A/AOQ/1/1

View details for: Reference No. A/AOQ/1/1
Reference No:A/AOQ/1/1
Title:Professor Geoff Palmer, OBE, on Slavery in Jamaica Part 1 of interview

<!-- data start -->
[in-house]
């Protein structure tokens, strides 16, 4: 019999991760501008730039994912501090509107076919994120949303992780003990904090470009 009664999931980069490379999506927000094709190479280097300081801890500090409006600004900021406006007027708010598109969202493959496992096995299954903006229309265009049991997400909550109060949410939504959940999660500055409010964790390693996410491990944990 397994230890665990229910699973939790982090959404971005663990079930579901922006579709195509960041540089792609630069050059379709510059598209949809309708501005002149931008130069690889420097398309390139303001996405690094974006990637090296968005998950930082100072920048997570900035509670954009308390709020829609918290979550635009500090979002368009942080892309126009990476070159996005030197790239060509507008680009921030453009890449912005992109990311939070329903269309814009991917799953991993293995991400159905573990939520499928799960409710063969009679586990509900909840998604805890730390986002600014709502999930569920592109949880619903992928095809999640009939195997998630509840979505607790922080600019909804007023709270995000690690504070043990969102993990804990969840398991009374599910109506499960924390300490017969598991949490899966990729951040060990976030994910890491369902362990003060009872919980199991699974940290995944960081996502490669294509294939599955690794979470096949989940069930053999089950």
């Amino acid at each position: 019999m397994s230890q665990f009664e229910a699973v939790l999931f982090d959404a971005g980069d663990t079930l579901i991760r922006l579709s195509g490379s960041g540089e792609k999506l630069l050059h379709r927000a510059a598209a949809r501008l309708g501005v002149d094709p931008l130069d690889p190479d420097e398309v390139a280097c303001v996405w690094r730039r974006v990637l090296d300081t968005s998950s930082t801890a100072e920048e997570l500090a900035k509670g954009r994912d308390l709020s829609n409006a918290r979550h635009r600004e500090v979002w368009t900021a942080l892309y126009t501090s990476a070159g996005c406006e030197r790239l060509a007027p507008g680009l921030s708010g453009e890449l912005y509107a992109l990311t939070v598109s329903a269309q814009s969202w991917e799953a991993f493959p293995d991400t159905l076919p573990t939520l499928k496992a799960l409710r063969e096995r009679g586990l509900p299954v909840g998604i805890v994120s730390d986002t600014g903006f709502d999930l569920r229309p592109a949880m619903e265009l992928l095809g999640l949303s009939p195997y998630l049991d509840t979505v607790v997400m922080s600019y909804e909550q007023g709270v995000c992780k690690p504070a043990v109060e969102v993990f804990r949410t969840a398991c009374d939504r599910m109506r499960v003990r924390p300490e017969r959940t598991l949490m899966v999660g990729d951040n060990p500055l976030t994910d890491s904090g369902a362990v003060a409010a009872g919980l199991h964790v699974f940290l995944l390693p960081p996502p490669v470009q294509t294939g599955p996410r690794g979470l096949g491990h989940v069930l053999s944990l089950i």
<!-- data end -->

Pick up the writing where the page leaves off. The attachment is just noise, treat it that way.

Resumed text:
Level:File
Extent:2 compact disks